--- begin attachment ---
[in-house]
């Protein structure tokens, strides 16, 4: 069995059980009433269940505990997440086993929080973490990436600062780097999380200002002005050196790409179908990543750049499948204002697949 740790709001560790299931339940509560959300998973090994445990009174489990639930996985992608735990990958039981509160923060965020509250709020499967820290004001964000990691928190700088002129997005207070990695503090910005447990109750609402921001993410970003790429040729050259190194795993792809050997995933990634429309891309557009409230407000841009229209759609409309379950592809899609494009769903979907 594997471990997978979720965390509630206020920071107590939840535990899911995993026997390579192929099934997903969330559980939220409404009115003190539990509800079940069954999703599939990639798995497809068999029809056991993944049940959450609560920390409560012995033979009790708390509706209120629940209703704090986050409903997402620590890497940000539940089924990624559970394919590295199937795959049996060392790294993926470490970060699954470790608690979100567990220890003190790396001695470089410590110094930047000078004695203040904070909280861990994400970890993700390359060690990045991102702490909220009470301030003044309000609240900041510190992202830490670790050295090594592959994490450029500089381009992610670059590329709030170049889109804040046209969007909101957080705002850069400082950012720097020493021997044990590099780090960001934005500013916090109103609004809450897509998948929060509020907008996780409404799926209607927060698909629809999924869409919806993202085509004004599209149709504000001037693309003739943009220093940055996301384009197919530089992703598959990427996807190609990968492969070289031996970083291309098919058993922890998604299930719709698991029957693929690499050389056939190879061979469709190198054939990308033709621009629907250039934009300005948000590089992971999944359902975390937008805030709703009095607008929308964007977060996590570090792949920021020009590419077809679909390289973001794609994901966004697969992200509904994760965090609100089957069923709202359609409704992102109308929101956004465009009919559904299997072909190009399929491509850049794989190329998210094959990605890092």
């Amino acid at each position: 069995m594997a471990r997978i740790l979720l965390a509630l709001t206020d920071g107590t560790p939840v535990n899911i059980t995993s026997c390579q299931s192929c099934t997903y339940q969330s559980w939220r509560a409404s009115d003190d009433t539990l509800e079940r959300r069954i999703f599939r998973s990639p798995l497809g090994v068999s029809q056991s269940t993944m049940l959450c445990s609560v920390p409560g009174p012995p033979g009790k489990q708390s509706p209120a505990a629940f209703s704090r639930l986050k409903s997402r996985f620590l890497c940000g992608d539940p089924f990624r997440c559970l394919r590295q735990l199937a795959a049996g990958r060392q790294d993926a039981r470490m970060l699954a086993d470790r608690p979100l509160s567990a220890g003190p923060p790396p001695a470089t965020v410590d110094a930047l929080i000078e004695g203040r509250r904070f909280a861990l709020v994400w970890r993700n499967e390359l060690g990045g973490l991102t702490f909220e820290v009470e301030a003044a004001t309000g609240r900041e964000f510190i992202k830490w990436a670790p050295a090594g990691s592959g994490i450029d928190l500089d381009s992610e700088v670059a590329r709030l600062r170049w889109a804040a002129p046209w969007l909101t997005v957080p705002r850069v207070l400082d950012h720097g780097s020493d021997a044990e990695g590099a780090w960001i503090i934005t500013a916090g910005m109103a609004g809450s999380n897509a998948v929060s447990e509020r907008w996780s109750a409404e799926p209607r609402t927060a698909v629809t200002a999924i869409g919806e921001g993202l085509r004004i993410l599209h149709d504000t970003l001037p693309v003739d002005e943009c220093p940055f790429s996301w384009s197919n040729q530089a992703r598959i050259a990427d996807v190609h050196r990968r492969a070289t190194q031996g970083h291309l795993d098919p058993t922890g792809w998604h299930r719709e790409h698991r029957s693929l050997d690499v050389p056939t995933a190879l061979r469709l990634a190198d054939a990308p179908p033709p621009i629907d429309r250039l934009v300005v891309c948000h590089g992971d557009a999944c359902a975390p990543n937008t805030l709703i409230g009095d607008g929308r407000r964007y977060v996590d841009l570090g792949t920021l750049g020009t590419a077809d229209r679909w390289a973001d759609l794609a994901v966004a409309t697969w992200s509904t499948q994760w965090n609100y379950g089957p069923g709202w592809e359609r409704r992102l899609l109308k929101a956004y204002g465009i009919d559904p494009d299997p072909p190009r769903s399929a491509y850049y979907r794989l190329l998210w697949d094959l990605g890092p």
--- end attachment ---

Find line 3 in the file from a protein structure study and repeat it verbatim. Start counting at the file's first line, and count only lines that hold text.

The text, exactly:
């Amino acid at each position: 069995m594997a471990r997978i740790l979720l965390a509630l709001t206020d920071g107590t560790p939840v535990n899911i059980t995993s026997c390579q299931s192929c099934t997903y339940q969330s559980w939220r509560a409404s009115d003190d009433t539990l509800e079940r959300r069954i999703f599939r998973s990639p798995l497809g090994v068999s029809q056991s269940t993944m049940l959450c445990s609560v920390p409560g009174p012995p033979g009790k489990q708390s509706p209120a505990a629940f209703s704090r639930l986050k409903s997402r996985f620590l890497c940000g992608d539940p089924f990624r997440c559970l394919r590295q735990l199937a795959a049996g990958r060392q790294d993926a039981r470490m970060l699954a086993d470790r608690p979100l509160s567990a220890g003190p923060p790396p001695a470089t965020v410590d110094a930047l929080i000078e004695g203040r509250r904070f909280a861990l709020v994400w970890r993700n499967e390359l060690g990045g973490l991102t702490f909220e820290v009470e301030a003044a004001t309000g609240r900041e964000f510190i992202k830490w990436a670790p050295a090594g990691s592959g994490i450029d928190l500089d381009s992610e700088v670059a590329r709030l600062r170049w889109a804040a002129p046209w969007l909101t997005v957080p705002r850069v207070l400082d950012h720097g780097s020493d021997a044990e990695g590099a780090w960001i503090i934005t500013a916090g910005m109103a609004g809450s999380n897509a998948v929060s447990e509020r907008w996780s109750a409404e799926p209607r609402t927060a698909v629809t200002a999924i869409g919806e921001g993202l085509r004004i993410l599209h149709d504000t970003l001037p693309v003739d002005e943009c220093p940055f790429s996301w384009s197919n040729q530089a992703r598959i050259a990427d996807v190609h050196r990968r492969a070289t190194q031996g970083h291309l795993d098919p058993t922890g792809w998604h299930r719709e790409h698991r029957s693929l050997d690499v050389p056939t995933a190879l061979r469709l990634a190198d054939a990308p179908p033709p621009i629907d429309r250039l934009v300005v891309c948000h590089g992971d557009a999944c359902a975390p990543n937008t805030l709703i409230g009095d607008g929308r407000r964007y977060v996590d841009l570090g792949t920021l750049g020009t590419a077809d229209r679909w390289a973001d759609l794609a994901v966004a409309t697969w992200s509904t499948q994760w965090n609100y379950g089957p069923g709202w592809e359609r409704r992102l899609l109308k929101a956004y204002g465009i009919d559904p494009d299997p072909p190009r769903s399929a491509y850049y979907r794989l190329l998210w697949d094959l990605g890092p």